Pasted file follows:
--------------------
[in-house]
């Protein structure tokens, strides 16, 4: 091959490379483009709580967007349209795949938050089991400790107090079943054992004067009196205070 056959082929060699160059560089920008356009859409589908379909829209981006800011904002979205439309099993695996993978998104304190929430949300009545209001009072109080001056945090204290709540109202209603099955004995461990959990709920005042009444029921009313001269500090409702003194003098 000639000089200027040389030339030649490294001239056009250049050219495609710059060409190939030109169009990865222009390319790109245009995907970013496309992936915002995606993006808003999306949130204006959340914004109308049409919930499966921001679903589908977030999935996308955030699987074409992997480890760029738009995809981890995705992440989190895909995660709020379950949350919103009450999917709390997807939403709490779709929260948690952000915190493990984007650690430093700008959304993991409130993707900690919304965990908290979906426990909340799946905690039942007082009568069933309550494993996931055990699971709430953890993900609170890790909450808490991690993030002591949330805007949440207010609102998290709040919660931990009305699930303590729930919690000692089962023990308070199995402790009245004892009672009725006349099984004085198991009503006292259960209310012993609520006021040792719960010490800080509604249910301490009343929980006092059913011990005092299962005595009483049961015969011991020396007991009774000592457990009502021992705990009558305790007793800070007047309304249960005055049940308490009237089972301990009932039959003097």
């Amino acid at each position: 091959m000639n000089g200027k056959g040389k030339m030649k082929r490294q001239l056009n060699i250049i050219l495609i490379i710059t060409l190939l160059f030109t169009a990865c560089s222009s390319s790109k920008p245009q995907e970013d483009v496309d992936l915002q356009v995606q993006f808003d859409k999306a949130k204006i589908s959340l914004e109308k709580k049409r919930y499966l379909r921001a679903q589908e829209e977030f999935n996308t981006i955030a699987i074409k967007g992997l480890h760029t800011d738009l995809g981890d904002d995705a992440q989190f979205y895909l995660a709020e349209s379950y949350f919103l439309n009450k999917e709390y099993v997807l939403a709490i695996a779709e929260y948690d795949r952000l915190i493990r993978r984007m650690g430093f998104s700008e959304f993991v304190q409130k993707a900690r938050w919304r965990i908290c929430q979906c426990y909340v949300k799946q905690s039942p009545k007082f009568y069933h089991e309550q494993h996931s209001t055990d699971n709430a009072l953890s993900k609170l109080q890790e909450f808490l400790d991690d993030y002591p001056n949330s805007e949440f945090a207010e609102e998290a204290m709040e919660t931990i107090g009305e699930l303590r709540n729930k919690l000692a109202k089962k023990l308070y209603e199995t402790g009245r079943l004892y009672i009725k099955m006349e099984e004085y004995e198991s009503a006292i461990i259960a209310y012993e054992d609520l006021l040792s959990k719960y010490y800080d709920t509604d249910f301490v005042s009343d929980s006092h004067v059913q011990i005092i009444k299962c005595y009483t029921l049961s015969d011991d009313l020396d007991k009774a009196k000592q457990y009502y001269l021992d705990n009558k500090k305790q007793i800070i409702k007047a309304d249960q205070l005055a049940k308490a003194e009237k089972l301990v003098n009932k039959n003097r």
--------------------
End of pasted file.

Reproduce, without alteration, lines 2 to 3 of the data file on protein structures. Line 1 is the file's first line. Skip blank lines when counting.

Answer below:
């Protein structure tokens, strides 16, 4: 091959490379483009709580967007349209795949938050089991400790107090079943054992004067009196205070 056959082929060699160059560089920008356009859409589908379909829209981006800011904002979205439309099993695996993978998104304190929430949300009545209001009072109080001056945090204290709540109202209603099955004995461990959990709920005042009444029921009313001269500090409702003194003098 000639000089200027040389030339030649490294001239056009250049050219495609710059060409190939030109169009990865222009390319790109245009995907970013496309992936915002995606993006808003999306949130204006959340914004109308049409919930499966921001679903589908977030999935996308955030699987074409992997480890760029738009995809981890995705992440989190895909995660709020379950949350919103009450999917709390997807939403709490779709929260948690952000915190493990984007650690430093700008959304993991409130993707900690919304965990908290979906426990909340799946905690039942007082009568069933309550494993996931055990699971709430953890993900609170890790909450808490991690993030002591949330805007949440207010609102998290709040919660931990009305699930303590729930919690000692089962023990308070199995402790009245004892009672009725006349099984004085198991009503006292259960209310012993609520006021040792719960010490800080509604249910301490009343929980006092059913011990005092299962005595009483049961015969011991020396007991009774000592457990009502021992705990009558305790007793800070007047309304249960005055049940308490009237089972301990009932039959003097």
């Amino acid at each position: 091959m000639n000089g200027k056959g040389k030339m030649k082929r490294q001239l056009n060699i250049i050219l495609i490379i710059t060409l190939l160059f030109t169009a990865c560089s222009s390319s790109k920008p245009q995907e970013d483009v496309d992936l915002q356009v995606q993006f808003d859409k999306a949130k204006i589908s959340l914004e109308k709580k049409r919930y499966l379909r921001a679903q589908e829209e977030f999935n996308t981006i955030a699987i074409k967007g992997l480890h760029t800011d738009l995809g981890d904002d995705a992440q989190f979205y895909l995660a709020e349209s379950y949350f919103l439309n009450k999917e709390y099993v997807l939403a709490i695996a779709e929260y948690d795949r952000l915190i493990r993978r984007m650690g430093f998104s700008e959304f993991v304190q409130k993707a900690r938050w919304r965990i908290c929430q979906c426990y909340v949300k799946q905690s039942p009545k007082f009568y069933h089991e309550q494993h996931s209001t055990d699971n709430a009072l953890s993900k609170l109080q890790e909450f808490l400790d991690d993030y002591p001056n949330s805007e949440f945090a207010e609102e998290a204290m709040e919660t931990i107090g009305e699930l303590r709540n729930k919690l000692a109202k089962k023990l308070y209603e199995t402790g009245r079943l004892y009672i009725k099955m006349e099984e004085y004995e198991s009503a006292i461990i259960a209310y012993e054992d609520l006021l040792s959990k719960y010490y800080d709920t509604d249910f301490v005042s009343d929980s006092h004067v059913q011990i005092i009444k299962c005595y009483t029921l049961s015969d011991d009313l020396d007991k009774a009196k000592q457990y009502y001269l021992d705990n009558k500090k305790q007793i800070i409702k007047a309304d249960q205070l005055a049940k308490a003194e009237k089972l301990v003098n009932k039959n003097r």